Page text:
What I liked: Cahalan’s writing is engaging and conversational which made what could have been very dry material engaging. I loved the way she approached the history of asylums and psychiatry. I appreciated the way she brought her own issues into the story and expanded upon on what could have happened to her. The pacing of the book was perfect for the story that Calahan was telling.

What I didn’t like: Nothing

Star Rating: 5 Stars

My thoughts: Holy Moly!!! I loved this amazing non-fiction book. I devoured it in a couple of days. The material was engaging and not dry at all. What I found really interesting through the story was how her opinion of Rosenhan changed. She didn’t condemn him as some researchers would have but rather she was empathetic to what he was trying to show the world. I also really enjoyed the fact that she explored how the results of his study caused ripples throughout psychiatry.

The Cult Called Freedom House by Stephanie Evelyn

I love a book about cults. I find cults super interesting. I have probably said this before somewhere. But the part that I really find interesting is when cults are up to no good. When you think about it, that is the only time that large cults are in the news. Something crazy happens and it gets splashed about the front page (or the internet). So when the opportunity to review The Cult Called Freedom House was offered I couldn’t pass it up.

Synopsis: A girl joins a cult and a detective starts looking for missing people.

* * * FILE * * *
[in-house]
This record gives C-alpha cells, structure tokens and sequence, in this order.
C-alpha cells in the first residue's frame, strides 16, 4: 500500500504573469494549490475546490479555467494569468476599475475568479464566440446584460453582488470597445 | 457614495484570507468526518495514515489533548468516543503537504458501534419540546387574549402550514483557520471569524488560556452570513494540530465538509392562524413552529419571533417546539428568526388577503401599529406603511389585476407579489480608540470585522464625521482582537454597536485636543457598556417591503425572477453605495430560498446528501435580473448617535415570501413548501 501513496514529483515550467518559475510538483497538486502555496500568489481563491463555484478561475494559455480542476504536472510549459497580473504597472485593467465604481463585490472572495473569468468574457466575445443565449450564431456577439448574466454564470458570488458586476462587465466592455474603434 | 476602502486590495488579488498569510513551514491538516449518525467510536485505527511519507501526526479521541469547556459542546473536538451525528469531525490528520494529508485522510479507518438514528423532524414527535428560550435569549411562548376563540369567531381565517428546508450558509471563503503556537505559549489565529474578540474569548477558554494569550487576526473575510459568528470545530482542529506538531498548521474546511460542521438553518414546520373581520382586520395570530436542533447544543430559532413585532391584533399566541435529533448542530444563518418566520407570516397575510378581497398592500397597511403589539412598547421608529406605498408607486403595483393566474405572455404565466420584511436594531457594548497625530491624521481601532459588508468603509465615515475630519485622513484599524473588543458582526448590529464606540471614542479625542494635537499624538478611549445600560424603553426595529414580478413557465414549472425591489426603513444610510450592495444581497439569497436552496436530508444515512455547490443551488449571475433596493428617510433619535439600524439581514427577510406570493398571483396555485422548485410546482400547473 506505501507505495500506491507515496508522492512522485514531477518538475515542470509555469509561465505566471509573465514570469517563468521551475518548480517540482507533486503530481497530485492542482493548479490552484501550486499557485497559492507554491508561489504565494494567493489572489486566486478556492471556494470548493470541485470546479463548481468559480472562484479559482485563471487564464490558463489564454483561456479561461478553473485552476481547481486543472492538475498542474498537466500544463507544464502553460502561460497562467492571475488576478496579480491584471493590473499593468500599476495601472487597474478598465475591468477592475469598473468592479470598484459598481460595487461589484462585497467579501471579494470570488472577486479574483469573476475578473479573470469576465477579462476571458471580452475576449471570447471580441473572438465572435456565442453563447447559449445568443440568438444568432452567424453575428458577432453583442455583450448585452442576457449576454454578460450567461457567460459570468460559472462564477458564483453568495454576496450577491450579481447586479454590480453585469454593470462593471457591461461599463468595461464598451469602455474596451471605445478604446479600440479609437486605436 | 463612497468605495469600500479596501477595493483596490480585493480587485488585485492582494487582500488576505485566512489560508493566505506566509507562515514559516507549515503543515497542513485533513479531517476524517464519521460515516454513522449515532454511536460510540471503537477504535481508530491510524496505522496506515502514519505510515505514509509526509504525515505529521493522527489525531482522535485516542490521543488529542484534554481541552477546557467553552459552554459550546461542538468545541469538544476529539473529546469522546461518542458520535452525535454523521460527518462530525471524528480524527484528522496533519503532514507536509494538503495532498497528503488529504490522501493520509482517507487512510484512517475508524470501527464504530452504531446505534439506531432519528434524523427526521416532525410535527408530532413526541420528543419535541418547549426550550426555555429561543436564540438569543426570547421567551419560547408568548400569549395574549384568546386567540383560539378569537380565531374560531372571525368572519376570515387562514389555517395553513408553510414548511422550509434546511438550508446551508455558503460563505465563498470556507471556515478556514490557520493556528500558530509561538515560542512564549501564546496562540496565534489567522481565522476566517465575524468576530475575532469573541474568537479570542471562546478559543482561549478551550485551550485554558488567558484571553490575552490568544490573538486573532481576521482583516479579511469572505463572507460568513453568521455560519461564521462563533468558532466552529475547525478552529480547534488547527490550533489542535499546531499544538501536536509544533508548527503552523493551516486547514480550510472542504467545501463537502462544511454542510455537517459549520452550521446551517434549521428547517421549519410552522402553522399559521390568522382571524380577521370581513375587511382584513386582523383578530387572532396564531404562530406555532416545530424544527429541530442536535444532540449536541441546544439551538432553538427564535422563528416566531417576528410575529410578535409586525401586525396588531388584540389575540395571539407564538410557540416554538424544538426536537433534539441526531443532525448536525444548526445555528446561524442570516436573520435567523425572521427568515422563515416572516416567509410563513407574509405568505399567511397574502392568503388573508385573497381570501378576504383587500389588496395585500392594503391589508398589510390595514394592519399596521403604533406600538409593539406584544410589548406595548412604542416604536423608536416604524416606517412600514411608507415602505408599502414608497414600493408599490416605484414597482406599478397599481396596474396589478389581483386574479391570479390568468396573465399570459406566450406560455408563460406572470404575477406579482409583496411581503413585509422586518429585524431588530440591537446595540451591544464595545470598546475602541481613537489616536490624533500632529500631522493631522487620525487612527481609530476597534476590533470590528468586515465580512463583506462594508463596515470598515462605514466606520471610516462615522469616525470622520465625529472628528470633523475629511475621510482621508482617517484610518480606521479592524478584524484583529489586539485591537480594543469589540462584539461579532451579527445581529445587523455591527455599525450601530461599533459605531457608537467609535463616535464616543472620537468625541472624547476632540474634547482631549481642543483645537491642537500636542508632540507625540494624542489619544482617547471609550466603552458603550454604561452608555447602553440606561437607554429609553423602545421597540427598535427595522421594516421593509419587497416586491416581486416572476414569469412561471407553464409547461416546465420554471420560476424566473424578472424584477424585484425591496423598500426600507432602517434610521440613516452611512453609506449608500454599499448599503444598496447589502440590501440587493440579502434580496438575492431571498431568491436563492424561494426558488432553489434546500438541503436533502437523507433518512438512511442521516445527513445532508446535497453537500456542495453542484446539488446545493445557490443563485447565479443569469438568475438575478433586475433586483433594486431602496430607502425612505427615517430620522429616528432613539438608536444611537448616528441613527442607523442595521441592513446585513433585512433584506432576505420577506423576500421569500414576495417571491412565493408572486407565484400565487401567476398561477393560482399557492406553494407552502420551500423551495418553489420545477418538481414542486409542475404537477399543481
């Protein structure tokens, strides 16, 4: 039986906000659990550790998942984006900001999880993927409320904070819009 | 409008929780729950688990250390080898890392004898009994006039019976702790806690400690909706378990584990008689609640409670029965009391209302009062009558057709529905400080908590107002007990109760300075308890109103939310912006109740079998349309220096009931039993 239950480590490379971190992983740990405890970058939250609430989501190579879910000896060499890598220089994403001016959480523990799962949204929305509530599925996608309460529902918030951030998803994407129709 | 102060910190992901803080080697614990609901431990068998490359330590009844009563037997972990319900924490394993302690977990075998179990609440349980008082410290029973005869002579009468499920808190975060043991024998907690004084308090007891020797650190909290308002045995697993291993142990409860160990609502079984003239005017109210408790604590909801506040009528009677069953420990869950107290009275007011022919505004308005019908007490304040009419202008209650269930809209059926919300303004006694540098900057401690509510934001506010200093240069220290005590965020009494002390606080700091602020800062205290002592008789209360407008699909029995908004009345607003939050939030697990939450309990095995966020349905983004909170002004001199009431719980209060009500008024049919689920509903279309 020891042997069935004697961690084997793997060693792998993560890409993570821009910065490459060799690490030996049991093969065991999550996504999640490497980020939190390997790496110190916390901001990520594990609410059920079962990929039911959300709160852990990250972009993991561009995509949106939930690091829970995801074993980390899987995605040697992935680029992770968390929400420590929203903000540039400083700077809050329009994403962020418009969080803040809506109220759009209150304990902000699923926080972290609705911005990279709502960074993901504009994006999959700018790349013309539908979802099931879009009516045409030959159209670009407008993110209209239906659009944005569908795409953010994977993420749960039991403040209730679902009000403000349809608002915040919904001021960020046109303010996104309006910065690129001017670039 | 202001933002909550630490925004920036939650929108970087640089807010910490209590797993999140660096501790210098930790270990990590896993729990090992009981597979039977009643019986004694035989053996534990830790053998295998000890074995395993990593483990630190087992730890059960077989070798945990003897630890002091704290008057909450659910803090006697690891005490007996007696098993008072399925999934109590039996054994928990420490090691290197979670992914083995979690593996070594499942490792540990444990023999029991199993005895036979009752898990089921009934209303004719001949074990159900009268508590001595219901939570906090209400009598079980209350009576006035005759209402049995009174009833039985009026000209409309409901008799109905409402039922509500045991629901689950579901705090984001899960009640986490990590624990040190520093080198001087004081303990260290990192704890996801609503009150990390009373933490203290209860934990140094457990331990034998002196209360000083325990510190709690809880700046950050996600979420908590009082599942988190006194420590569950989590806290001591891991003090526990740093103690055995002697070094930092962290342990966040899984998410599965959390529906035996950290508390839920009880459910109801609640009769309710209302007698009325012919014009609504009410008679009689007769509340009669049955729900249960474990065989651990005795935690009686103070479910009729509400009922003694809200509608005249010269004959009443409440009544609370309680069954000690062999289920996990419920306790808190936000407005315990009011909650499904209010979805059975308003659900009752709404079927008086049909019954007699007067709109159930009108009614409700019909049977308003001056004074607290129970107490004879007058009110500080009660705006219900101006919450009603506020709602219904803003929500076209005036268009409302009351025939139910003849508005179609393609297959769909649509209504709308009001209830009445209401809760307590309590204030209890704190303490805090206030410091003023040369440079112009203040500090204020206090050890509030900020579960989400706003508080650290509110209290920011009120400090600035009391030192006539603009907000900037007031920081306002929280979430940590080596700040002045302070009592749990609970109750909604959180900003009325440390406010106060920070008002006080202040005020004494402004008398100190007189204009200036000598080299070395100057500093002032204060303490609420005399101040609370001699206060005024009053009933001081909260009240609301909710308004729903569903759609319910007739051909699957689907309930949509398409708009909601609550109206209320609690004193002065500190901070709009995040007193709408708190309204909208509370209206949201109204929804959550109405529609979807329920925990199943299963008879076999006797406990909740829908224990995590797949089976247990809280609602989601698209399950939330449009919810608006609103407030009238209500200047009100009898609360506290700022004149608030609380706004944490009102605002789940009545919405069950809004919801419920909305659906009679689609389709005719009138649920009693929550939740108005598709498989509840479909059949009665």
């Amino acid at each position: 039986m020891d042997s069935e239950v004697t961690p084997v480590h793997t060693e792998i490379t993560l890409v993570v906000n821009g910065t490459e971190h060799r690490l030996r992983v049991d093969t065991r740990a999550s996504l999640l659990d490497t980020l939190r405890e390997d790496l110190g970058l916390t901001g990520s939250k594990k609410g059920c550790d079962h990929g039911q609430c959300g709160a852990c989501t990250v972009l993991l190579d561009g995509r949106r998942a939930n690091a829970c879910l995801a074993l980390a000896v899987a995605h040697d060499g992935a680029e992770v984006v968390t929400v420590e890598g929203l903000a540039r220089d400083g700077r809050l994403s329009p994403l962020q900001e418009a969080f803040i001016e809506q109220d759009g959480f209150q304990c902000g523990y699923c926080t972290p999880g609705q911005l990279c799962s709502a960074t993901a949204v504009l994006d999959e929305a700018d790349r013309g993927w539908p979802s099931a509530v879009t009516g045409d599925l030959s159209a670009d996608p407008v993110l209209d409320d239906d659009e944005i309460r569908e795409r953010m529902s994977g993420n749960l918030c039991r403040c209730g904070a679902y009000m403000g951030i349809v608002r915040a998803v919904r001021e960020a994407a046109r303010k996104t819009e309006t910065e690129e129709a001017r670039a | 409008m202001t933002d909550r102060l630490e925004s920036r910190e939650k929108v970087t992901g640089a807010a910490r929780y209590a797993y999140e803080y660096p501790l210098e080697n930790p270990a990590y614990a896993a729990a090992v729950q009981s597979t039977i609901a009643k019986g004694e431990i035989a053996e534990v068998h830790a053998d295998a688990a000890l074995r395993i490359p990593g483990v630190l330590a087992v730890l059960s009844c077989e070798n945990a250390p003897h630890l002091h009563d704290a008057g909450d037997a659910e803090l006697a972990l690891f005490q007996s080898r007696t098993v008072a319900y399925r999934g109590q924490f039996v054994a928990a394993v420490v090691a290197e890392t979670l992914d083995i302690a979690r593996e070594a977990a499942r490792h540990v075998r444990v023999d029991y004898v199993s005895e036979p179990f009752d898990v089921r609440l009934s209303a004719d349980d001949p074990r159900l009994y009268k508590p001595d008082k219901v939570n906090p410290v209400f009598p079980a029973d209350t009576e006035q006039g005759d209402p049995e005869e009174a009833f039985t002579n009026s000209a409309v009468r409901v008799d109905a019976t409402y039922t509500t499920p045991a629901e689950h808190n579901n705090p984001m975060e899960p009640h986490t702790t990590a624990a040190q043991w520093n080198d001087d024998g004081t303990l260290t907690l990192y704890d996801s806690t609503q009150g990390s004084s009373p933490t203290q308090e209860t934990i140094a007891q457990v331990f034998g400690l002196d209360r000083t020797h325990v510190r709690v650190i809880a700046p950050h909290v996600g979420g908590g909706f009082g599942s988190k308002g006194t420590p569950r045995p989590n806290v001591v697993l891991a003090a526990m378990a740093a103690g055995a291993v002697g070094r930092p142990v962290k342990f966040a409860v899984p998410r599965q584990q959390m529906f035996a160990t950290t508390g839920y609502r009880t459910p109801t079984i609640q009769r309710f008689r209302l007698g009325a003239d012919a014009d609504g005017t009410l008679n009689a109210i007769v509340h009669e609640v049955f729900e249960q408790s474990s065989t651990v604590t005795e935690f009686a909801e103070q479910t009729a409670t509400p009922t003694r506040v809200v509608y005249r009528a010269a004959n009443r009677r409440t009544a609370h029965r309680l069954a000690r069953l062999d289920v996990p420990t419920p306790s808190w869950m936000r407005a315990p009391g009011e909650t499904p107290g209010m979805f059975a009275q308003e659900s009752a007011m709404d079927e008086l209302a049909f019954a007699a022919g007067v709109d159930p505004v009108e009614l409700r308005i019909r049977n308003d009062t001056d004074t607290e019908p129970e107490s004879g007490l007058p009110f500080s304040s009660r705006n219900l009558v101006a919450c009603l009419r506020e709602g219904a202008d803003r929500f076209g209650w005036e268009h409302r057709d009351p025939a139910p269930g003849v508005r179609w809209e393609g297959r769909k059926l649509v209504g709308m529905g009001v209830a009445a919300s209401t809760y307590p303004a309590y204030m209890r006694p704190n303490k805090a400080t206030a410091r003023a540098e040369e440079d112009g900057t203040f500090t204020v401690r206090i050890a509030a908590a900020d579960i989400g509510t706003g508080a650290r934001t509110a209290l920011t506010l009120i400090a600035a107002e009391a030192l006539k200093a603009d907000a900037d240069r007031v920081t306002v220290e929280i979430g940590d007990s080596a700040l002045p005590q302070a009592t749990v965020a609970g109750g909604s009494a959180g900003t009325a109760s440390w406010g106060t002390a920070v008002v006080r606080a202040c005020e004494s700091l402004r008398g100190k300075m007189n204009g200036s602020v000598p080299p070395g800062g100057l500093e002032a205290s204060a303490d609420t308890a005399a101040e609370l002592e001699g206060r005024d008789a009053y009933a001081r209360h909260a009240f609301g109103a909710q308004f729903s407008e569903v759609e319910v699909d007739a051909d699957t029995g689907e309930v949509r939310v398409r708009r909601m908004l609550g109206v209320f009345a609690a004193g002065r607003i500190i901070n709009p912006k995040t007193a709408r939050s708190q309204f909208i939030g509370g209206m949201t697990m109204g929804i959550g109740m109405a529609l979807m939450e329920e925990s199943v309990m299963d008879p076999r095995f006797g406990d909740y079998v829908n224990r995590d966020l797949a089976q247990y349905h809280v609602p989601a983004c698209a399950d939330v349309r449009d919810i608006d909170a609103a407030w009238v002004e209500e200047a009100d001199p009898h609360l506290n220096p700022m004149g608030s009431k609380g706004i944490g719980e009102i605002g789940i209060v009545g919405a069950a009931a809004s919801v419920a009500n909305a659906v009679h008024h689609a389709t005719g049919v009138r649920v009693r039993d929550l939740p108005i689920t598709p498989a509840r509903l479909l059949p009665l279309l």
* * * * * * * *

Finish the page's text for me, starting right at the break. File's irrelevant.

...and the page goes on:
What I liked: I really love the premise of the book. Especially, after reading the opening scene. I think that there are aspects of this story that I truly enjoyed. The cult really peeked my interest and the throw back to another cult is an interesting twist that I really wanted more of. The backstory for the detective really peaked my interest and I enjoyed her character. I also enjoyed many of the scenes that took place within the cult.

What I didn’t like: I liked the story itself but I had some issues with a couple of different aspects which I will discuss in my thoughts.

Star Rating: 3

My Thoughts: I had really high hopes for this book. I had seen some amazing reviews. However, I had some issues with the story. One of my main issues was with the timeline jumps that seemed to happen. One minute we are at a funeral and the next minute it is two months later. That type of jumping around without context pulled me out of the story. There are a couple of other time jumps in the story which didn’t work for me. This is a promising start for the series. However, other readers may not have the same issues. If you don’t I would pick it up .

True Crime by Samantha Kolesnik

Nature vs. nurture….I think about this a lot. Yes, I probably watch too many true crime documentaries. I recently read a book on this history of mental health and there was a running theme through the book which was how is insanity defined. What makes one insane? Is it something that happened in our childhood or is it something that we are born with? True Crime explores this and much more. Thank you for the review copy Samantha and Grindhouse press.

Synopsis: The story of an abused girl and the fall out from the abuse.

What I liked: I really enjoyed Kolesnik’s writing. The pacing of the book made it a quick one sitting read. Kolensik’s characterizations are really well written. I personally felt all the feelings for the characters. When I say all the feelings I mean all the feelings. Hate, sadness and empathy. The story was very well written and I truly enjoyed the story. I would be interested in knowing what happened to Suzy. LOL. I feel like the story just kind of cut off.

What I didn’t like: There was a time jump that didn’t get explained until a little bit later after then. It wasn’t that I didn’t like it but rather it slightly confused me for a couple of minutes.